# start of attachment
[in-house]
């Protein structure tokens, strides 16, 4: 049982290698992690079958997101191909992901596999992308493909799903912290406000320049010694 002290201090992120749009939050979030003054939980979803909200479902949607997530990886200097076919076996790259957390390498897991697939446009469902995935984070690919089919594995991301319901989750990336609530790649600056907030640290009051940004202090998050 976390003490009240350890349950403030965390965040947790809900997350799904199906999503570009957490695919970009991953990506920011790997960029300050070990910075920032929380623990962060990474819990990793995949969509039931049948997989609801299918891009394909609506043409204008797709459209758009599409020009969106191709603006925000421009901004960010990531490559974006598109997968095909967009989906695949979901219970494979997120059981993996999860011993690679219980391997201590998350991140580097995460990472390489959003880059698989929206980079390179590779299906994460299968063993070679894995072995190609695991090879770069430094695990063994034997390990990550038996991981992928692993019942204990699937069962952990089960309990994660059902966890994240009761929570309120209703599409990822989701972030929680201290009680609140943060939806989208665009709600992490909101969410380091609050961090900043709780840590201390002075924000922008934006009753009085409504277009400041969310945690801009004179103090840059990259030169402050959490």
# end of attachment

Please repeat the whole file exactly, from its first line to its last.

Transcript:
[in-house]
């Protein structure tokens, strides 16, 4: 049982290698992690079958997101191909992901596999992308493909799903912290406000320049010694 002290201090992120749009939050979030003054939980979803909200479902949607997530990886200097076919076996790259957390390498897991697939446009469902995935984070690919089919594995991301319901989750990336609530790649600056907030640290009051940004202090998050 976390003490009240350890349950403030965390965040947790809900997350799904199906999503570009957490695919970009991953990506920011790997960029300050070990910075920032929380623990962060990474819990990793995949969509039931049948997989609801299918891009394909609506043409204008797709459209758009599409020009969106191709603006925000421009901004960010990531490559974006598109997968095909967009989906695949979901219970494979997120059981993996999860011993690679219980391997201590998350991140580097995460990472390489959003880059698989929206980079390179590779299906994460299968063993070679894995072995190609695991090879770069430094695990063994034997390990990550038996991981992928692993019942204990699937069962952990089960309990994660059902966890994240009761929570309120209703599409990822989701972030929680201290009680609140943060939806989208665009709600992490909101969410380091609050961090900043709780840590201390002075924000922008934006009753009085409504277009400041969310945690801009004179103090840059990259030169402050959490």